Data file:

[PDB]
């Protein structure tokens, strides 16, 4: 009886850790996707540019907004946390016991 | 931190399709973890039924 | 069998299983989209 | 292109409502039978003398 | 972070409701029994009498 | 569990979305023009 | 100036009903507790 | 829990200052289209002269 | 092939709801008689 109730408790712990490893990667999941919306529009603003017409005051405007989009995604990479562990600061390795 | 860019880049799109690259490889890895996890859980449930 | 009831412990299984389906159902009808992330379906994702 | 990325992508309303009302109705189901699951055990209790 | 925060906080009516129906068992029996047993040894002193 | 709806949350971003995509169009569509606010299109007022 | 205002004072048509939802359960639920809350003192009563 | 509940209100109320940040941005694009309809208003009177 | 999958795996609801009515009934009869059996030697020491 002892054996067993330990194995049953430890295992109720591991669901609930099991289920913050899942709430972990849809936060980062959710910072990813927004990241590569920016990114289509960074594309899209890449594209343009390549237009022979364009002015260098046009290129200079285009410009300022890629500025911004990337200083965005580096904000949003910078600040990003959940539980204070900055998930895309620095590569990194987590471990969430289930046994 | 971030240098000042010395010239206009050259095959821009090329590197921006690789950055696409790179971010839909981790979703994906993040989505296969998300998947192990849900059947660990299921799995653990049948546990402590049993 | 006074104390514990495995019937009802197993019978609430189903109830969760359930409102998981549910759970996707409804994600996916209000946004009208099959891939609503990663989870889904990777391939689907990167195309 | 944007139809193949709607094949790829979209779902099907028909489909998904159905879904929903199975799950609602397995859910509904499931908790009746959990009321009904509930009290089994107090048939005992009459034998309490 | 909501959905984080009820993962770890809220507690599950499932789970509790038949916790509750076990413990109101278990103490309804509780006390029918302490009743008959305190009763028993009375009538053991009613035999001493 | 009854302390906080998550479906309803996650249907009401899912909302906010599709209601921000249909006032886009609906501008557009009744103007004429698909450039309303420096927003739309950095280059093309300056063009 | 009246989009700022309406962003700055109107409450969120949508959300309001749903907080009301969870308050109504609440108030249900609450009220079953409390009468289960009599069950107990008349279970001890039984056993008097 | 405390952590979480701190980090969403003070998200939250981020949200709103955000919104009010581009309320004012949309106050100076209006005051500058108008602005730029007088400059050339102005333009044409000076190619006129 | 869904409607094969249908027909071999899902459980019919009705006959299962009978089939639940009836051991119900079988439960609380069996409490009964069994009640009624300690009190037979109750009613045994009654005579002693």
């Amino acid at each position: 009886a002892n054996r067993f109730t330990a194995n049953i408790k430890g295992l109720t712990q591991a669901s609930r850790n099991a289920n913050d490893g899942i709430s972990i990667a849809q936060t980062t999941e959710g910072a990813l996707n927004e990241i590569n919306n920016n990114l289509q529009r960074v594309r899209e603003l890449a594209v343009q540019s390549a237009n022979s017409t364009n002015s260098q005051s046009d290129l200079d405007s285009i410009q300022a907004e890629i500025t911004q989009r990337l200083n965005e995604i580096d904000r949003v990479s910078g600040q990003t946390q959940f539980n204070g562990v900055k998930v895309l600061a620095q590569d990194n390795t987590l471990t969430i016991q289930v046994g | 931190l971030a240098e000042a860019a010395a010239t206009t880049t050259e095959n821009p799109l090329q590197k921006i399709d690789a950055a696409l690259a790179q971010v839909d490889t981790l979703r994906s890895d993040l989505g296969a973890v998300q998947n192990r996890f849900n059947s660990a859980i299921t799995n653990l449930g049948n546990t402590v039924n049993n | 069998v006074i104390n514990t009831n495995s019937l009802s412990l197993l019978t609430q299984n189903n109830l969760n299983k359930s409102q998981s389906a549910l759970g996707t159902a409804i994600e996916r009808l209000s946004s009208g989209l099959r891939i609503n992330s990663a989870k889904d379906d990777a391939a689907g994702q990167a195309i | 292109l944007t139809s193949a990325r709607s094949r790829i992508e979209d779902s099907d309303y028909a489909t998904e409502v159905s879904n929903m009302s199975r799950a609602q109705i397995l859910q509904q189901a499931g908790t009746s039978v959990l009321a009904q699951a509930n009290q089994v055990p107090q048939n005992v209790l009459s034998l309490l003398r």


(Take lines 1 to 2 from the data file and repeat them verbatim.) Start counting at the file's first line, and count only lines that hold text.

[PDB]
């Protein structure tokens, strides 16, 4: 009886850790996707540019907004946390016991 | 931190399709973890039924 | 069998299983989209 | 292109409502039978003398 | 972070409701029994009498 | 569990979305023009 | 100036009903507790 | 829990200052289209002269 | 092939709801008689 109730408790712990490893990667999941919306529009603003017409005051405007989009995604990479562990600061390795 | 860019880049799109690259490889890895996890859980449930 | 009831412990299984389906159902009808992330379906994702 | 990325992508309303009302109705189901699951055990209790 | 925060906080009516129906068992029996047993040894002193 | 709806949350971003995509169009569509606010299109007022 | 205002004072048509939802359960639920809350003192009563 | 509940209100109320940040941005694009309809208003009177 | 999958795996609801009515009934009869059996030697020491 002892054996067993330990194995049953430890295992109720591991669901609930099991289920913050899942709430972990849809936060980062959710910072990813927004990241590569920016990114289509960074594309899209890449594209343009390549237009022979364009002015260098046009290129200079285009410009300022890629500025911004990337200083965005580096904000949003910078600040990003959940539980204070900055998930895309620095590569990194987590471990969430289930046994 | 971030240098000042010395010239206009050259095959821009090329590197921006690789950055696409790179971010839909981790979703994906993040989505296969998300998947192990849900059947660990299921799995653990049948546990402590049993 | 006074104390514990495995019937009802197993019978609430189903109830969760359930409102998981549910759970996707409804994600996916209000946004009208099959891939609503990663989870889904990777391939689907990167195309 | 944007139809193949709607094949790829979209779902099907028909489909998904159905879904929903199975799950609602397995859910509904499931908790009746959990009321009904509930009290089994107090048939005992009459034998309490 | 909501959905984080009820993962770890809220507690599950499932789970509790038949916790509750076990413990109101278990103490309804509780006390029918302490009743008959305190009763028993009375009538053991009613035999001493 | 009854302390906080998550479906309803996650249907009401899912909302906010599709209601921000249909006032886009609906501008557009009744103007004429698909450039309303420096927003739309950095280059093309300056063009 | 009246989009700022309406962003700055109107409450969120949508959300309001749903907080009301969870308050109504609440108030249900609450009220079953409390009468289960009599069950107990008349279970001890039984056993008097 | 405390952590979480701190980090969403003070998200939250981020949200709103955000919104009010581009309320004012949309106050100076209006005051500058108008602005730029007088400059050339102005333009044409000076190619006129 | 869904409607094969249908027909071999899902459980019919009705006959299962009978089939639940009836051991119900079988439960609380069996409490009964069994009640009624300690009190037979109750009613045994009654005579002693």